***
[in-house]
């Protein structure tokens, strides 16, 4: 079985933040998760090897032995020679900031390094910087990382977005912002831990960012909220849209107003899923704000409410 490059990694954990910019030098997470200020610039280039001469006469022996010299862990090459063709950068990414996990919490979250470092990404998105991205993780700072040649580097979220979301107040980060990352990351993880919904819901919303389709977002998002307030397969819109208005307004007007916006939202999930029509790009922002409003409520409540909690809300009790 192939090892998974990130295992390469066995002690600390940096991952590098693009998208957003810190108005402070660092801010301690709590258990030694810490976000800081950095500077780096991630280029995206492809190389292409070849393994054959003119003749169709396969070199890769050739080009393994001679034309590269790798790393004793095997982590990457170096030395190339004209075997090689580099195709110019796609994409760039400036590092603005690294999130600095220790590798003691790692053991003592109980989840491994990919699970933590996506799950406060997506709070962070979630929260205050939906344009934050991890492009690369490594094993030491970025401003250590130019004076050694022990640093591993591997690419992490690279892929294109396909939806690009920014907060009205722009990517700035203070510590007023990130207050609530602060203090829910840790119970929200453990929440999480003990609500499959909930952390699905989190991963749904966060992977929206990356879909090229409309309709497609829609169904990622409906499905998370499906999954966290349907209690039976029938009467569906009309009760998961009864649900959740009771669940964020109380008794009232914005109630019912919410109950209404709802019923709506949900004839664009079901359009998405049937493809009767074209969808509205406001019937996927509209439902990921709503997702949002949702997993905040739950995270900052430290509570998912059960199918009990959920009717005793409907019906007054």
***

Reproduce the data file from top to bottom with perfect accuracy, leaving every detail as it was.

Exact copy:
[in-house]
């Protein structure tokens, strides 16, 4: 079985933040998760090897032995020679900031390094910087990382977005912002831990960012909220849209107003899923704000409410 490059990694954990910019030098997470200020610039280039001469006469022996010299862990090459063709950068990414996990919490979250470092990404998105991205993780700072040649580097979220979301107040980060990352990351993880919904819901919303389709977002998002307030397969819109208005307004007007916006939202999930029509790009922002409003409520409540909690809300009790 192939090892998974990130295992390469066995002690600390940096991952590098693009998208957003810190108005402070660092801010301690709590258990030694810490976000800081950095500077780096991630280029995206492809190389292409070849393994054959003119003749169709396969070199890769050739080009393994001679034309590269790798790393004793095997982590990457170096030395190339004209075997090689580099195709110019796609994409760039400036590092603005690294999130600095220790590798003691790692053991003592109980989840491994990919699970933590996506799950406060997506709070962070979630929260205050939906344009934050991890492009690369490594094993030491970025401003250590130019004076050694022990640093591993591997690419992490690279892929294109396909939806690009920014907060009205722009990517700035203070510590007023990130207050609530602060203090829910840790119970929200453990929440999480003990609500499959909930952390699905989190991963749904966060992977929206990356879909090229409309309709497609829609169904990622409906499905998370499906999954966290349907209690039976029938009467569906009309009760998961009864649900959740009771669940964020109380008794009232914005109630019912919410109950209404709802019923709506949900004839664009079901359009998405049937493809009767074209969808509205406001019937996927509209439902990921709503997702949002949702997993905040739950995270900052430290509570998912059960199918009990959920009717005793409907019906007054």